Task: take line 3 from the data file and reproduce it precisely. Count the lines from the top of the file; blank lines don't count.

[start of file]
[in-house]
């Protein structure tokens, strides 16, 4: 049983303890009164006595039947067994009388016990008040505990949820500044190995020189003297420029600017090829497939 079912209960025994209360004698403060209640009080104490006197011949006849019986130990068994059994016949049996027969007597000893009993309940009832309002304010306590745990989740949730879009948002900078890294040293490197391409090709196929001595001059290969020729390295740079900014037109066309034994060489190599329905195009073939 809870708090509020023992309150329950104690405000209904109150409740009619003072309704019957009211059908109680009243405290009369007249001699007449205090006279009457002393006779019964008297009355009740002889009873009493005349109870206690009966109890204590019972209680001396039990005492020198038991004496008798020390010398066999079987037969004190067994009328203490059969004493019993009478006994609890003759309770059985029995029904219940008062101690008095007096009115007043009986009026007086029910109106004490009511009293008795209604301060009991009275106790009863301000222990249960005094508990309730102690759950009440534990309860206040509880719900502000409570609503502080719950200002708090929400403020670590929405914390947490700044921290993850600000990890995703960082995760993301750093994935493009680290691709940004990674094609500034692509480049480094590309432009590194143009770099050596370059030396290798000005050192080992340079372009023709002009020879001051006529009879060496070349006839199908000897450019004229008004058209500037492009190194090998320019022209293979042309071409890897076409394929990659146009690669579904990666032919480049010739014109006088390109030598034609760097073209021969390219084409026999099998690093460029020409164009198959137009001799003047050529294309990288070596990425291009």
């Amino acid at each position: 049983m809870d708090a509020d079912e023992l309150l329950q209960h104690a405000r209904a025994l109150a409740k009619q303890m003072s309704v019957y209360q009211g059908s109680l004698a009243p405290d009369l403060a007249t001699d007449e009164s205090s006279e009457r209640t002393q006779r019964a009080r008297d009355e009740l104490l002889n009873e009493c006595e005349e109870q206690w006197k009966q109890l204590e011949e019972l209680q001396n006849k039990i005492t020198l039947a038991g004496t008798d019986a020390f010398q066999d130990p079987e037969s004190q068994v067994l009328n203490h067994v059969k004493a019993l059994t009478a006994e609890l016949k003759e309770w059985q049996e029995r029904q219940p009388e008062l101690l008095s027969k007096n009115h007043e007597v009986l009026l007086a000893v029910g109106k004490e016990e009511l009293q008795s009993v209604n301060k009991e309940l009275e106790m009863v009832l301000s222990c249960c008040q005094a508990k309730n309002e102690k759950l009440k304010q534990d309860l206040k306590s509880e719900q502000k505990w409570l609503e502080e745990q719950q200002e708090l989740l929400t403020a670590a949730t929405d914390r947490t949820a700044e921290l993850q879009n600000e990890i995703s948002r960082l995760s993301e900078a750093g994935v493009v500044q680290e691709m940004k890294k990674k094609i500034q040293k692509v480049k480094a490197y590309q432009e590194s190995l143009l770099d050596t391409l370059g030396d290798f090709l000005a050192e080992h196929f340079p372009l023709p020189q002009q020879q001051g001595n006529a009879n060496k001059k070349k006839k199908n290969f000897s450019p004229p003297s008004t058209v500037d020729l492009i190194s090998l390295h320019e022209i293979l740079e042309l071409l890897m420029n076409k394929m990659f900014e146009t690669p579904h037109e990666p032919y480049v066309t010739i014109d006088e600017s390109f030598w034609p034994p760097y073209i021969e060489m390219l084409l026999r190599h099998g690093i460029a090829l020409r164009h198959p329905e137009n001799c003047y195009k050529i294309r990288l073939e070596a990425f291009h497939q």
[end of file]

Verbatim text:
């Amino acid at each position: 049983m809870d708090a509020d079912e023992l309150l329950q209960h104690a405000r209904a025994l109150a409740k009619q303890m003072s309704v019957y209360q009211g059908s109680l004698a009243p405290d009369l403060a007249t001699d007449e009164s205090s006279e009457r209640t002393q006779r019964a009080r008297d009355e009740l104490l002889n009873e009493c006595e005349e109870q206690w006197k009966q109890l204590e011949e019972l209680q001396n006849k039990i005492t020198l039947a038991g004496t008798d019986a020390f010398q066999d130990p079987e037969s004190q068994v067994l009328n203490h067994v059969k004493a019993l059994t009478a006994e609890l016949k003759e309770w059985q049996e029995r029904q219940p009388e008062l101690l008095s027969k007096n009115h007043e007597v009986l009026l007086a000893v029910g109106k004490e016990e009511l009293q008795s009993v209604n301060k009991e309940l009275e106790m009863v009832l301000s222990c249960c008040q005094a508990k309730n309002e102690k759950l009440k304010q534990d309860l206040k306590s509880e719900q502000k505990w409570l609503e502080e745990q719950q200002e708090l989740l929400t403020a670590a949730t929405d914390r947490t949820a700044e921290l993850q879009n600000e990890i995703s948002r960082l995760s993301e900078a750093g994935v493009v500044q680290e691709m940004k890294k990674k094609i500034q040293k692509v480049k480094a490197y590309q432009e590194s190995l143009l770099d050596t391409l370059g030396d290798f090709l000005a050192e080992h196929f340079p372009l023709p020189q002009q020879q001051g001595n006529a009879n060496k001059k070349k006839k199908n290969f000897s450019p004229p003297s008004t058209v500037d020729l492009i190194s090998l390295h320019e022209i293979l740079e042309l071409l890897m420029n076409k394929m990659f900014e146009t690669p579904h037109e990666p032919y480049v066309t010739i014109d006088e600017s390109f030598w034609p034994p760097y073209i021969e060489m390219l084409l026999r190599h099998g690093i460029a090829l020409r164009h198959p329905e137009n001799c003047y195009k050529i294309r990288l073939e070596a990425f291009h497939q």